Veteran public servants square off in Senate race

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Dee Brown

The Senate District 2 race features Republican Dee Brown and Democrat David Fern, candidates with clear contrasts but also a few similarities.

Brown is an eight-year veteran of the Montana House and Fern has served 20 consecutive years on the Whitefish School Board, along with other education-related boards. 

Both are longtime small-business owners vying to represent the district that covers the North Valley. Current state Sen. Ryan Zinke is not running for re-election.

“I have a strong, positive feeling about trying to be involved,” Fern said of his dedication to the Whitefish School District.  

He asserts that his experience on the board would serve him well in the Legislature, which allocates more to education than other aspects of government. 

“Education in general takes up a pretty big chunk,” he said. “It doesn’t hurt to have an understanding of where the dollars go.”

Education is unique, he said, because it is people-intensive. “You’re not producing widgets,” he said. “You need an understanding of what it takes for students to be successful.”

Fern said the Legislature typically appropriates money to education at the end of each session and he believes it is a priority that should be promptly addressed.

The public employees’ retirement liabilities of an estimated $3.4 billion will be an important matter in the upcoming session. “You can’t kick the can down the road on this,” he said.


While many Republicans, including Brown, want to see the retirement funds structurally changed to allow new employees to contribute to the plans, Fern said he wants to evaluate solutions that will be effective in the long run.

“There will be competing bills on this,” Fern said. “My mind is not made up on the direction to go.”

Regarding the state’s $457 million budget surplus, Fern refers to conversations with voters who are interested in the economy and jobs, property taxes and quality schools.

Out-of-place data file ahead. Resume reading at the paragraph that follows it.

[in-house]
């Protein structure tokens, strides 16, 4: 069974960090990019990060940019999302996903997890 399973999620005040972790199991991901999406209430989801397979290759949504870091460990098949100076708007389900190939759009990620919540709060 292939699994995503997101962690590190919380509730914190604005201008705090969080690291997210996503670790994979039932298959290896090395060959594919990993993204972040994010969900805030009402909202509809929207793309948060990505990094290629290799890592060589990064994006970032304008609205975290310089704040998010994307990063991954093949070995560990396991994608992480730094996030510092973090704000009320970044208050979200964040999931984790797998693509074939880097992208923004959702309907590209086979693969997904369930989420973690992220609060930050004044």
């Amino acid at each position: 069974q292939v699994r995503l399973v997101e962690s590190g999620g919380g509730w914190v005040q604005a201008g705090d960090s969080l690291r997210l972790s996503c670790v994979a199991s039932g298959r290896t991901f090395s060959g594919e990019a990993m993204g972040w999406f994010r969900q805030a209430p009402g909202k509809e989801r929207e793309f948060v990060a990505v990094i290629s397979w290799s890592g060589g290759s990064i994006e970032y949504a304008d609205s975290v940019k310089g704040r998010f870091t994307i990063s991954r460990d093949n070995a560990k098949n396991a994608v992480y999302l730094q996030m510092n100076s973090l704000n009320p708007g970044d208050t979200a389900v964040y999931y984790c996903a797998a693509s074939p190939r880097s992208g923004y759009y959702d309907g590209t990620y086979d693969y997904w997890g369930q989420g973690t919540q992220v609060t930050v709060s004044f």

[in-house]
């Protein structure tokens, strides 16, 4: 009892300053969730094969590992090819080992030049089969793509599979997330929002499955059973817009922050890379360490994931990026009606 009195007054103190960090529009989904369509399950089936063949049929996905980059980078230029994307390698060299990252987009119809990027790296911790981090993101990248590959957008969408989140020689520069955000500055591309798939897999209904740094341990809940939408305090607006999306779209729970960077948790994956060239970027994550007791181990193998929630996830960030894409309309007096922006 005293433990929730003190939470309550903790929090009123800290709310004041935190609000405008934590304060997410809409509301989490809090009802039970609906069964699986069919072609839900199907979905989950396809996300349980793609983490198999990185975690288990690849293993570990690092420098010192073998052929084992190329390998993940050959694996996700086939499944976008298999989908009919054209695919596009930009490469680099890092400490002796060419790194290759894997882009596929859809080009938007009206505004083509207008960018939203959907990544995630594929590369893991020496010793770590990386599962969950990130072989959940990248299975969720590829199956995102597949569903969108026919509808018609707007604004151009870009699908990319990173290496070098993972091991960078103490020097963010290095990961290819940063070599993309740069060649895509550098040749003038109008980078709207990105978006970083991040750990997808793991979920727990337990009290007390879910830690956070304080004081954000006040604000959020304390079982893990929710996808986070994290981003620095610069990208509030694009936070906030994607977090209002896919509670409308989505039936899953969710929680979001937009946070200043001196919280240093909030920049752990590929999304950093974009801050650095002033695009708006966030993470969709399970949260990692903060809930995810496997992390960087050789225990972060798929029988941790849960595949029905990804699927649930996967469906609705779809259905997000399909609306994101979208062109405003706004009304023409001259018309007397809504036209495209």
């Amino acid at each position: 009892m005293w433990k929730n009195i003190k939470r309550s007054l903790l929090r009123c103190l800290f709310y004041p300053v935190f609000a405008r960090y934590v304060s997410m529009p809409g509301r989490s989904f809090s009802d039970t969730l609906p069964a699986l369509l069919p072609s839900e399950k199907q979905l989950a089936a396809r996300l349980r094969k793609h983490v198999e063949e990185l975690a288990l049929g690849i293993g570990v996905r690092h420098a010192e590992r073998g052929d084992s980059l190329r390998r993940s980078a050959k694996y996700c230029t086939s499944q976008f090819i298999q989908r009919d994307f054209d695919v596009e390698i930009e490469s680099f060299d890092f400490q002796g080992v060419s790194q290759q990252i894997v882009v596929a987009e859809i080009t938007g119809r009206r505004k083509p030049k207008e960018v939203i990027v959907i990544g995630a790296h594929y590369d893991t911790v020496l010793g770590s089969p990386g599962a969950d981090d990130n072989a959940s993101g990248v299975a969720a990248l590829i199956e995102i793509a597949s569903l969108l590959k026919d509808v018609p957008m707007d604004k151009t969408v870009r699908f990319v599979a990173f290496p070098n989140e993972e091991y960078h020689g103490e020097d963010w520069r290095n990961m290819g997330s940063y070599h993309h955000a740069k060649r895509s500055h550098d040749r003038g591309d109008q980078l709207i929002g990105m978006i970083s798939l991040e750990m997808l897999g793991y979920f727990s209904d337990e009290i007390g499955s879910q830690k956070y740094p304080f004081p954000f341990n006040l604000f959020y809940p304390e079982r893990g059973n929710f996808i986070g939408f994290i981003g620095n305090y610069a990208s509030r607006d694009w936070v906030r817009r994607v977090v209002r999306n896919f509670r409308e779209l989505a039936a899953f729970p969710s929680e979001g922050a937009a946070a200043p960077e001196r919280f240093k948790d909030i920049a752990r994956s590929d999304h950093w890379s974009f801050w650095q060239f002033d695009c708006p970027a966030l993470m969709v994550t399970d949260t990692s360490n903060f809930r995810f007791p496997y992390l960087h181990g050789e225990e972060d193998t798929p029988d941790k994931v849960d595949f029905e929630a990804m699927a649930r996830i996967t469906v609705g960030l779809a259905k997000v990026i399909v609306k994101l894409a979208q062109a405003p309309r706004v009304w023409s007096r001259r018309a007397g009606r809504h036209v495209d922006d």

Spending some of the money on job-creating projects, providing temporary tax relief and addressing school funding shortfalls may be the best use of surplus funds, he said.

He said voters also are interested in creating a more business-friendly environment. 

Regulatory changes are needed, he said, but there also needs to a be a recognition of the importance of resources such as Flathead Valley Community College, which serves as an educational hub with benefits for business.

He recognizes that natural resource revenue is likely to become more important to the state.

“Certain sectors of natural resources are going to provide more dollars, and we need to wisely use those dollars,” Fern said. “I certainly think it’s important to our future.”


Brown says much more can be done to improve the state’s business climate, starting with further reducing workers’ compensation rates and the remaining business equipment tax.

She recently met with a tourism forum where a major topic was the need to reduce regulations wherever possible to help businesses thrive.

Another topic at the forum that has been of interest to Brown: protecting state bed tax revenues from being raided by other interests in Helena.

“I’ve always said we’re all in the tourism business in Montana,” she said, explaining how bed tax revenue is used to promote the state for the benefit of everyone. “Legislature, keep your hands off the bed tax money.”

Brown is, however, a champion of establishing a trade office in Calgary that would promote Montana products in Canada, and using a share of bed tax revenue that is earmarked for the state Commerce Department to do it.

Brown said legislation creating a trade office would need to come with a mechanism to end the program if it becomes ineffective.

She characterizes the state pension fund liabilities as a “huge issue” mainly because it will fall on the backs of taxpayers if the system isn’t changed.

“The core issue is that the taxpayers are going to be paying for years to come so there needs to be a transition to a new system,” Brown said, noting that a “defined contribution” plan for new employees will be necessary.  

Brown does not mince words when it comes to the state’s budget surplus: “Those are excess taxes paid by hard-working Montanans and the majority of it should go back to Montanans who have paid them. There are always people who are willing to spend it. I don’t think we need to budget and spend more. We need to give taxpayers some relief.”

Brown, who worked as a teacher in the Columbia Falls School District for years, said she has observed firsthand how well the public sector fares when the private sector does well. There should be a greater effort to sell that to public sector employees who can be a hindering political force for the private sector.

“We have forgotten that government workers are our employees and we need to make them more friendly with our customers,” she said.

The state can do more, particularly in regard to natural resource development, she said.

“I think it’s time to get the Treasure State back to work,” she said. “If we’re going to invite investment we need to make the business environment as friendly as possible.”

Both Fern and Brown mentioned their common interest in pressing for an expedited upgrade of U.S. 2 through Bad Rock Canyon. 

Fern also wants highway improvements west of Whitefish and he said that half a bypass highway around Kalispell “just doesn’t cut it.”

Reporter Jim Mann may be reached at 758-4407 or by email at



David Fern

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